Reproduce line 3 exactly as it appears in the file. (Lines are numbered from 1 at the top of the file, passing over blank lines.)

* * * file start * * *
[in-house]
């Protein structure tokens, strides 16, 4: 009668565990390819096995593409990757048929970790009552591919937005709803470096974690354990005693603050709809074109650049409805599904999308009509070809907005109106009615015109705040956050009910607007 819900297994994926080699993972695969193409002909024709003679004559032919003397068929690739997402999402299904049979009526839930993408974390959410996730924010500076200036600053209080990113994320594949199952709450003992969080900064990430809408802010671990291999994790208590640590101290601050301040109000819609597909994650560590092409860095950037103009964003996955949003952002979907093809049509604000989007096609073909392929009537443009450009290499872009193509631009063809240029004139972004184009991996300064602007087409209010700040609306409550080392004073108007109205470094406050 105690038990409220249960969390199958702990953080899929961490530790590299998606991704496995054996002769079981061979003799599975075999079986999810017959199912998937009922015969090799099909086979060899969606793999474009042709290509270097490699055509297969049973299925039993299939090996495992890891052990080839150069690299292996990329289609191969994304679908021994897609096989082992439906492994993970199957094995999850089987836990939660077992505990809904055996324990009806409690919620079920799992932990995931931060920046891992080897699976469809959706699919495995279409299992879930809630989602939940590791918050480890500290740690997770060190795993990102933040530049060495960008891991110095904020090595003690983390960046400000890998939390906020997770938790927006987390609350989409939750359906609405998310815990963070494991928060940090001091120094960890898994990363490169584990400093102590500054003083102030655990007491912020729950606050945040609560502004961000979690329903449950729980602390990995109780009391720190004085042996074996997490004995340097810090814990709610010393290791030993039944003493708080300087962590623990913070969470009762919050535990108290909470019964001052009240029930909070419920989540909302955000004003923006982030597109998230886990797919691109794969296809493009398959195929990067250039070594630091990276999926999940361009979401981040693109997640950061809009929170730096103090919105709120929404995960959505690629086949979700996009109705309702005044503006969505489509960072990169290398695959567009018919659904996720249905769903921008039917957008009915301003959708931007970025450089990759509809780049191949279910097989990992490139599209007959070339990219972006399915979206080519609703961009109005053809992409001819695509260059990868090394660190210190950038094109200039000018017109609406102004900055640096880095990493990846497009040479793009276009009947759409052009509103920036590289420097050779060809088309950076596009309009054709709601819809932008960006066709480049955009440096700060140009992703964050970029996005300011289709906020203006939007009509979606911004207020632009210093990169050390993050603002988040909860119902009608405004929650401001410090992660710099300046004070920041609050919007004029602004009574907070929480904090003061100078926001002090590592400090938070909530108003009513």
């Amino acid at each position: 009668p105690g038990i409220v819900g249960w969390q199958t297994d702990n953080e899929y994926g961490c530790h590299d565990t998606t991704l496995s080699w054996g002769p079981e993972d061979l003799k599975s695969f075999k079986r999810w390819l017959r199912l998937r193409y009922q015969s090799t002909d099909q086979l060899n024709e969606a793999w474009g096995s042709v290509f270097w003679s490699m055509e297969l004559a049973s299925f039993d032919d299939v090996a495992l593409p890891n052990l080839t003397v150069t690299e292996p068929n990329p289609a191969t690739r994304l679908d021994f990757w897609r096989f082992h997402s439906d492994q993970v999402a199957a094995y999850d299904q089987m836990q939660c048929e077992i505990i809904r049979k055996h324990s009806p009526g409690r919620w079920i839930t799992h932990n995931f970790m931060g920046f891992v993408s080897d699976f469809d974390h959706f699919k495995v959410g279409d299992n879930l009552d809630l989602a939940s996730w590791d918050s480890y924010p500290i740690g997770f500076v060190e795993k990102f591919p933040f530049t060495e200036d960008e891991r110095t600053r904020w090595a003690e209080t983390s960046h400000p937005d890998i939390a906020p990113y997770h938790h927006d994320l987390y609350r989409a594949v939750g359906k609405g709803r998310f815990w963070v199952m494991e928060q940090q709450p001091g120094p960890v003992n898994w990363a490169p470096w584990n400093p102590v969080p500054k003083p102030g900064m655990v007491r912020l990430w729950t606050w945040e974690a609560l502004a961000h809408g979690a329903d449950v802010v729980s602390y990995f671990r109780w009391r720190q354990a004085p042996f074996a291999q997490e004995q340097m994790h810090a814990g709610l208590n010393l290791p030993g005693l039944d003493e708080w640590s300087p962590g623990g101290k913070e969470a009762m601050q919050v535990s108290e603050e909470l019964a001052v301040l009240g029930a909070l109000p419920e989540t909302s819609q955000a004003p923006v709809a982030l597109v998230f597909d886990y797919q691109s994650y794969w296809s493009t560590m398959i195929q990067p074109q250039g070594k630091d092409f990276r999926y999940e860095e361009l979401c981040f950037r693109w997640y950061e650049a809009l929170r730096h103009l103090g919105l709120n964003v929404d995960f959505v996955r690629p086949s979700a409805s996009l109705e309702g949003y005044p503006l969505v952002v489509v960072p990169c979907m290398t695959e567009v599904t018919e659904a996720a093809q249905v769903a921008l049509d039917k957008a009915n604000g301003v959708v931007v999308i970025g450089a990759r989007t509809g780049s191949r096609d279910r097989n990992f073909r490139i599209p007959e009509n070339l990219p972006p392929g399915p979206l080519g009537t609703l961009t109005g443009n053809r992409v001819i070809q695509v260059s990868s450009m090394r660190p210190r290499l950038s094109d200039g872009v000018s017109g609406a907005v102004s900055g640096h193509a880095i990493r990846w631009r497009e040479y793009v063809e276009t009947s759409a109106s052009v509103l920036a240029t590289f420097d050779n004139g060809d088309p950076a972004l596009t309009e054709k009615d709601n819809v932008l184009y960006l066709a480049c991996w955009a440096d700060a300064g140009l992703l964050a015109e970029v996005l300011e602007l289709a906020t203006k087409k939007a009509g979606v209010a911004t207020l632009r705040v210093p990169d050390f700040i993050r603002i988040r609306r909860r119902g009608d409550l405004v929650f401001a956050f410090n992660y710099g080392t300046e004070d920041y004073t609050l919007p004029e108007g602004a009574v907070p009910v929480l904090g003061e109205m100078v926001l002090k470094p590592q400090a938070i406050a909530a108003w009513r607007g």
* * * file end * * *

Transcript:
């Amino acid at each position: 009668p105690g038990i409220v819900g249960w969390q199958t297994d702990n953080e899929y994926g961490c530790h590299d565990t998606t991704l496995s080699w054996g002769p079981e993972d061979l003799k599975s695969f075999k079986r999810w390819l017959r199912l998937r193409y009922q015969s090799t002909d099909q086979l060899n024709e969606a793999w474009g096995s042709v290509f270097w003679s490699m055509e297969l004559a049973s299925f039993d032919d299939v090996a495992l593409p890891n052990l080839t003397v150069t690299e292996p068929n990329p289609a191969t690739r994304l679908d021994f990757w897609r096989f082992h997402s439906d492994q993970v999402a199957a094995y999850d299904q089987m836990q939660c048929e077992i505990i809904r049979k055996h324990s009806p009526g409690r919620w079920i839930t799992h932990n995931f970790m931060g920046f891992v993408s080897d699976f469809d974390h959706f699919k495995v959410g279409d299992n879930l009552d809630l989602a939940s996730w590791d918050s480890y924010p500290i740690g997770f500076v060190e795993k990102f591919p933040f530049t060495e200036d960008e891991r110095t600053r904020w090595a003690e209080t983390s960046h400000p937005d890998i939390a906020p990113y997770h938790h927006d994320l987390y609350r989409a594949v939750g359906k609405g709803r998310f815990w963070v199952m494991e928060q940090q709450p001091g120094p960890v003992n898994w990363a490169p470096w584990n400093p102590v969080p500054k003083p102030g900064m655990v007491r912020l990430w729950t606050w945040e974690a609560l502004a961000h809408g979690a329903d449950v802010v729980s602390y990995f671990r109780w009391r720190q354990a004085p042996f074996a291999q997490e004995q340097m994790h810090a814990g709610l208590n010393l290791p030993g005693l039944d003493e708080w640590s300087p962590g623990g101290k913070e969470a009762m601050q919050v535990s108290e603050e909470l019964a001052v301040l009240g029930a909070l109000p419920e989540t909302s819609q955000a004003p923006v709809a982030l597109v998230f597909d886990y797919q691109s994650y794969w296809s493009t560590m398959i195929q990067p074109q250039g070594k630091d092409f990276r999926y999940e860095e361009l979401c981040f950037r693109w997640y950061e650049a809009l929170r730096h103009l103090g919105l709120n964003v929404d995960f959505v996955r690629p086949s979700a409805s996009l109705e309702g949003y005044p503006l969505v952002v489509v960072p990169c979907m290398t695959e567009v599904t018919e659904a996720a093809q249905v769903a921008l049509d039917k957008a009915n604000g301003v959708v931007v999308i970025g450089a990759r989007t509809g780049s191949r096609d279910r097989n990992f073909r490139i599209p007959e009509n070339l990219p972006p392929g399915p979206l080519g009537t609703l961009t109005g443009n053809r992409v001819i070809q695509v260059s990868s450009m090394r660190p210190r290499l950038s094109d200039g872009v000018s017109g609406a907005v102004s900055g640096h193509a880095i990493r990846w631009r497009e040479y793009v063809e276009t009947s759409a109106s052009v509103l920036a240029t590289f420097d050779n004139g060809d088309p950076a972004l596009t309009e054709k009615d709601n819809v932008l184009y960006l066709a480049c991996w955009a440096d700060a300064g140009l992703l964050a015109e970029v996005l300011e602007l289709a906020t203006k087409k939007a009509g979606v209010a911004t207020l632009r705040v210093p990169d050390f700040i993050r603002i988040r609306r909860r119902g009608d409550l405004v929650f401001a956050f410090n992660y710099g080392t300046e004070d920041y004073t609050l919007p004029e108007g602004a009574v907070p009910v929480l904090g003061e109205m100078v926001l002090k470094p590592q400090a938070i406050a909530a108003w009513r607007g």